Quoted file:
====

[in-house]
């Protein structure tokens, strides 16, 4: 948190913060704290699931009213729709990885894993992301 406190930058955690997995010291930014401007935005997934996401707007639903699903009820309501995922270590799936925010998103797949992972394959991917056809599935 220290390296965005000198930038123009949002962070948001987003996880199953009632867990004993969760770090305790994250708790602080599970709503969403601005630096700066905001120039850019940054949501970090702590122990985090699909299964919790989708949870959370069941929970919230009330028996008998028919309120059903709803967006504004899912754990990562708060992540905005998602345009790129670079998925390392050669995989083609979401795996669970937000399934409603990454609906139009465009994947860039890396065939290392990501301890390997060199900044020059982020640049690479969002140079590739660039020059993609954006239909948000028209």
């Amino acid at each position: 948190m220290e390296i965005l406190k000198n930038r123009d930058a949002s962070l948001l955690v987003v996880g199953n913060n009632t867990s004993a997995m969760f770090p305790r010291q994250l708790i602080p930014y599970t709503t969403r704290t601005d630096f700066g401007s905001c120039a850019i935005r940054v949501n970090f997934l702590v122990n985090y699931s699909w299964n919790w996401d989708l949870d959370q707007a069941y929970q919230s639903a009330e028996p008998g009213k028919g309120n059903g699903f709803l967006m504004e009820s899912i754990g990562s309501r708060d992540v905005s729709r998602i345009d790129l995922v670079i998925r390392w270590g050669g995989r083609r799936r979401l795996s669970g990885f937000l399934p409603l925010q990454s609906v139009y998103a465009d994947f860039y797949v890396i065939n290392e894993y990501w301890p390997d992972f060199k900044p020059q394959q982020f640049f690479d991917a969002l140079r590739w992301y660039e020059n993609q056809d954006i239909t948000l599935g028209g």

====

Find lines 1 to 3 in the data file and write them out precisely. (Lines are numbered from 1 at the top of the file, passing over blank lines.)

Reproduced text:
[in-house]
């Protein structure tokens, strides 16, 4: 948190913060704290699931009213729709990885894993992301 406190930058955690997995010291930014401007935005997934996401707007639903699903009820309501995922270590799936925010998103797949992972394959991917056809599935 220290390296965005000198930038123009949002962070948001987003996880199953009632867990004993969760770090305790994250708790602080599970709503969403601005630096700066905001120039850019940054949501970090702590122990985090699909299964919790989708949870959370069941929970919230009330028996008998028919309120059903709803967006504004899912754990990562708060992540905005998602345009790129670079998925390392050669995989083609979401795996669970937000399934409603990454609906139009465009994947860039890396065939290392990501301890390997060199900044020059982020640049690479969002140079590739660039020059993609954006239909948000028209």
């Amino acid at each position: 948190m220290e390296i965005l406190k000198n930038r123009d930058a949002s962070l948001l955690v987003v996880g199953n913060n009632t867990s004993a997995m969760f770090p305790r010291q994250l708790i602080p930014y599970t709503t969403r704290t601005d630096f700066g401007s905001c120039a850019i935005r940054v949501n970090f997934l702590v122990n985090y699931s699909w299964n919790w996401d989708l949870d959370q707007a069941y929970q919230s639903a009330e028996p008998g009213k028919g309120n059903g699903f709803l967006m504004e009820s899912i754990g990562s309501r708060d992540v905005s729709r998602i345009d790129l995922v670079i998925r390392w270590g050669g995989r083609r799936r979401l795996s669970g990885f937000l399934p409603l925010q990454s609906v139009y998103a465009d994947f860039y797949v890396i065939n290392e894993y990501w301890p390997d992972f060199k900044p020059q394959q982020f640049f690479d991917a969002l140079r590739w992301y660039e020059n993609q056809d954006i239909t948000l599935g028209g």